Texas Park Ranger Pushed Into Lake While Breaking Up Crowds
A man was arrested after pushing a Texas Park Ranger into the lake after the ranger was dispersing the crowd, requesting that they stand six feet apart.
Video shared online shows the ranger standing on the dock along Lake Austin and speaking to a group of gatherers. According to the affidavit, the group was illegally drinking and smoking around 5 p.m. at Commons Ford Metropolitan Park.
Austin police officer Justin Berry, who arrested the man alleged aggressor, said applauded the ranger for doing his job and said authorities simply want people to “be respectful and mindful” while in public.
“Everyone’s been going to the parks, so the parks have been completely overcrowded,” he added.
Watch the video below:
austin texas everybody 😬 pic.twitter.com/MXTzvtexeN
— julia (@lost808s) May 1, 2020
Brandon Hicks, 25, was charged with attempted assault on a public servant. Hicks was in jail Friday with bail set at $7,500, according to online county records.
this really sends me for so many reasons but I initially assumed this person was a kid but no, he’s 25 years old. He knows better and I hope the judge hammers him.
— null.mel (@NullMel) May 1, 2020
The state of Texas will do a soft reopening on businesses started its reopening Friday, May 1. Gov. Greg Abbott says phase one will continue at least until May 18.
As of right now, all retail stores, malls, restaurants, movie theaters, libraries and museums can open but they must limit customers to 25% of their listed occupancy.
Texas and Georgia aren’t the only states who are ready to get back to “normal.”
E.R. Doctor Commits Suicide. “She tried to do her job, and it killed her!”
Who’s the rock for the rock? That’s a question I asked on my radio show last week. Those who are strong for us also need help and no one needs it more than our health care workers.
Over the last 6 weeks, hospitals and healthcare workers have been overwhelmed with death. And although they are trained to deal with illness and losing patients, there’s nothing that could have prepared Dr. Lorna M. Breen for the devastation that would come with the coronavirus.
Dr. Breen was an emergency room doctor at a Manhattan hospital that treated many coronavirus patients. She died by suicide on Sunday, her father and the police said.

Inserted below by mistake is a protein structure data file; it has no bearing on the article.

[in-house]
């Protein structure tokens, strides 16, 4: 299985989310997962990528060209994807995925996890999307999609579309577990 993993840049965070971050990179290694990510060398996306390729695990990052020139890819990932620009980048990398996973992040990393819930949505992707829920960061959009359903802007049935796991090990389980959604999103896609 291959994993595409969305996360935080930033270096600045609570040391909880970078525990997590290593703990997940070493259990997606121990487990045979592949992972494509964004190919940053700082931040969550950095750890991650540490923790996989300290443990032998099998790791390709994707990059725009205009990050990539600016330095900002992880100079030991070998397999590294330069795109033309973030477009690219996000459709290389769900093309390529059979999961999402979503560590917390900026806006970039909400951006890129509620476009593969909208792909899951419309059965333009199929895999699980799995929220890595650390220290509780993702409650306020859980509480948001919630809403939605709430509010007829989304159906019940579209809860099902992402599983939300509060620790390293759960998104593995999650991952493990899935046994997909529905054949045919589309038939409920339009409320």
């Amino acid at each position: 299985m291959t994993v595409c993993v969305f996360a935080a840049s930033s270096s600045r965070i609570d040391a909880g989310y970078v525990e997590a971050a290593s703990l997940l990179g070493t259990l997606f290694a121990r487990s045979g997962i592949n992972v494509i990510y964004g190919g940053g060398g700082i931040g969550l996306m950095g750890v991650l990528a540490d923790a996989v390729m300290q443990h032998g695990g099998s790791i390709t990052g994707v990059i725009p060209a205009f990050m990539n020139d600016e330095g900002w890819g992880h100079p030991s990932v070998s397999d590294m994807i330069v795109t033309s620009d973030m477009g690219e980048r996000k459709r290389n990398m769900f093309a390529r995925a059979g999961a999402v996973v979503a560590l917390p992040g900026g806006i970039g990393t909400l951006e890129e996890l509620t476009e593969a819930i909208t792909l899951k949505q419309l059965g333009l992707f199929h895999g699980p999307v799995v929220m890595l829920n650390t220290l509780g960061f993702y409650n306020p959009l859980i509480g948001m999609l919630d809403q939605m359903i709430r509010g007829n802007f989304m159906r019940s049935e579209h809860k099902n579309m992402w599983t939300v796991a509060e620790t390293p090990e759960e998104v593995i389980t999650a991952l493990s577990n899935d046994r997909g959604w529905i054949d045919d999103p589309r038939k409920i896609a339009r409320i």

She died in Charlottesville, Va., where she was staying with family, her father said in an interview. Tyler Hawn, a spokesman for the Charlottesville Police Department, said in an email that officers on Sunday responded to a call seeking medical assistance.
“The victim was taken to U.V.A. Hospital for treatment, but later succumbed to self-inflicted injuries,” Mr. Hawn said. “She tried to do her job, and it killed her,” he said. Dr. Breen’s father said his daughter had contracted the coronavirus but had gone back to work after a little over a week. The hospital sent her home again, and that’s when her family got involved and decided to bring her to Charlottesville.
Dr. Breen, who was 49, did not have a history of mental illness, her father said. But he did say she appeared to be detached, in his words. “She was truly in the trenches of the front line,” he said.
He also wanted everyone to know she loved her job and was committed to helping people. “Make sure she’s praised as a hero, because she was. She’s a casualty just as much as anyone else who has died.” He said.
This story is a warning to all of us to make sure we care for those who care for all of us. Yes, they are doctors and nurses who deal with illness and death as an occupation, but they’re human. And to add to their trauma the coronavirus put healthcare workers in an even more difficult situation than usual.
Nurses and doctors are used to being able to comfort their patients in their time of need. The coronavirus made it impossible to have skin to skin contact or for the patient’s families to be present during their transition.
Families and health care professionals need closure too and not being able to touch and comfort so many dying people can cause unimaginable pain, guilt, and anxiety.
Even the strongest and most experienced doctors can slip into a deep depression and worse. Let’s make sure we look out for them the way they’ve looked out for us.
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